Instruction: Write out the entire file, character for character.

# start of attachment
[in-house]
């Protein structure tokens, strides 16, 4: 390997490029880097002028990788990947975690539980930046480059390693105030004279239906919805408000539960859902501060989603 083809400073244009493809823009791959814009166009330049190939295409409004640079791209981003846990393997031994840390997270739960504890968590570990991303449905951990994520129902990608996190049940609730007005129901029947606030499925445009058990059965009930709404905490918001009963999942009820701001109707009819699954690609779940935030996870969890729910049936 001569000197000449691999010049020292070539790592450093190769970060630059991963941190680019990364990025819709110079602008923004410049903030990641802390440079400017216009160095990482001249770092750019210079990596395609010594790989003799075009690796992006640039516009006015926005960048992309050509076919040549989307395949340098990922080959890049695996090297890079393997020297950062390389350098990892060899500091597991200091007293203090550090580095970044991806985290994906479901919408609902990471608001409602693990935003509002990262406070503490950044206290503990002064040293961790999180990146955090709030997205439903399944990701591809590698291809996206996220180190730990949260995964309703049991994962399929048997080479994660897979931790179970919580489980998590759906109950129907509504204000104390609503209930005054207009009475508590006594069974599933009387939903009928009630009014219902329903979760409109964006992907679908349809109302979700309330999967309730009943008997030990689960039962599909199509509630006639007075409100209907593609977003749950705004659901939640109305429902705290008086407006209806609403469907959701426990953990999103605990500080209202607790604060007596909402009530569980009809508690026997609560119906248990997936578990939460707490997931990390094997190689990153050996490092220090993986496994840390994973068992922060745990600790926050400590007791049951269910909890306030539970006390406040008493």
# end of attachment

[in-house]
């Protein structure tokens, strides 16, 4: 390997490029880097002028990788990947975690539980930046480059390693105030004279239906919805408000539960859902501060989603 083809400073244009493809823009791959814009166009330049190939295409409004640079791209981003846990393997031994840390997270739960504890968590570990991303449905951990994520129902990608996190049940609730007005129901029947606030499925445009058990059965009930709404905490918001009963999942009820701001109707009819699954690609779940935030996870969890729910049936 001569000197000449691999010049020292070539790592450093190769970060630059991963941190680019990364990025819709110079602008923004410049903030990641802390440079400017216009160095990482001249770092750019210079990596395609010594790989003799075009690796992006640039516009006015926005960048992309050509076919040549989307395949340098990922080959890049695996090297890079393997020297950062390389350098990892060899500091597991200091007293203090550090580095970044991806985290994906479901919408609902990471608001409602693990935003509002990262406070503490950044206290503990002064040293961790999180990146955090709030997205439903399944990701591809590698291809996206996220180190730990949260995964309703049991994962399929048997080479994660897979931790179970919580489980998590759906109950129907509504204000104390609503209930005054207009009475508590006594069974599933009387939903009928009630009014219902329903979760409109964006992907679908349809109302979700309330999967309730009943008997030990689960039962599909199509509630006639007075409100209907593609977003749950705004659901939640109305429902705290008086407006209806609403469907959701426990953990999103605990500080209202607790604060007596909402009530569980009809508690026997609560119906248990997936578990939460707490997931990390094997190689990153050996490092220090993986496994840390994973068992922060745990600790926050400590007791049951269910909890306030539970006390406040008493």